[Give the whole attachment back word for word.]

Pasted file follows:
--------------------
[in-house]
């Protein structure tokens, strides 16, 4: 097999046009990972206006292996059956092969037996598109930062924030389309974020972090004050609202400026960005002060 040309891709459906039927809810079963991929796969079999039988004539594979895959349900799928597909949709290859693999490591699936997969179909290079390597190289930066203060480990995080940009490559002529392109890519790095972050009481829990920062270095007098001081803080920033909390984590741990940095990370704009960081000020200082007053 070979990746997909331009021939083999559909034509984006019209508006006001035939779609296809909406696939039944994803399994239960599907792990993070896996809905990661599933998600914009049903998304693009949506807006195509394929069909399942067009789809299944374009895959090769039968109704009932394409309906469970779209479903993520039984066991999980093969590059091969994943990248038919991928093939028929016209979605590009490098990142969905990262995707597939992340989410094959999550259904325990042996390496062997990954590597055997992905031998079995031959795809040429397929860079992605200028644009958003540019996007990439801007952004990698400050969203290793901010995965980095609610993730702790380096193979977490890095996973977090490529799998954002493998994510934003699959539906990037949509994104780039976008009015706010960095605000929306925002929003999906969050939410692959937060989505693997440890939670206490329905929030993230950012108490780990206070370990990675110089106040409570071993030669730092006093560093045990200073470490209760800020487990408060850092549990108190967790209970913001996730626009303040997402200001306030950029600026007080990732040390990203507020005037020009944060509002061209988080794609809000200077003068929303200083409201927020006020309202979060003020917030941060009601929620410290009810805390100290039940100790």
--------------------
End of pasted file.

[in-house]
């Protein structure tokens, strides 16, 4: 097999046009990972206006292996059956092969037996598109930062924030389309974020972090004050609202400026960005002060 040309891709459906039927809810079963991929796969079999039988004539594979895959349900799928597909949709290859693999490591699936997969179909290079390597190289930066203060480990995080940009490559002529392109890519790095972050009481829990920062270095007098001081803080920033909390984590741990940095990370704009960081000020200082007053 070979990746997909331009021939083999559909034509984006019209508006006001035939779609296809909406696939039944994803399994239960599907792990993070896996809905990661599933998600914009049903998304693009949506807006195509394929069909399942067009789809299944374009895959090769039968109704009932394409309906469970779209479903993520039984066991999980093969590059091969994943990248038919991928093939028929016209979605590009490098990142969905990262995707597939992340989410094959999550259904325990042996390496062997990954590597055997992905031998079995031959795809040429397929860079992605200028644009958003540019996007990439801007952004990698400050969203290793901010995965980095609610993730702790380096193979977490890095996973977090490529799998954002493998994510934003699959539906990037949509994104780039976008009015706010960095605000929306925002929003999906969050939410692959937060989505693997440890939670206490329905929030993230950012108490780990206070370990990675110089106040409570071993030669730092006093560093045990200073470490209760800020487990408060850092549990108190967790209970913001996730626009303040997402200001306030950029600026007080990732040390990203507020005037020009944060509002061209988080794609809000200077003068929303200083409201927020006020309202979060003020917030941060009601929620410290009810805390100290039940100790």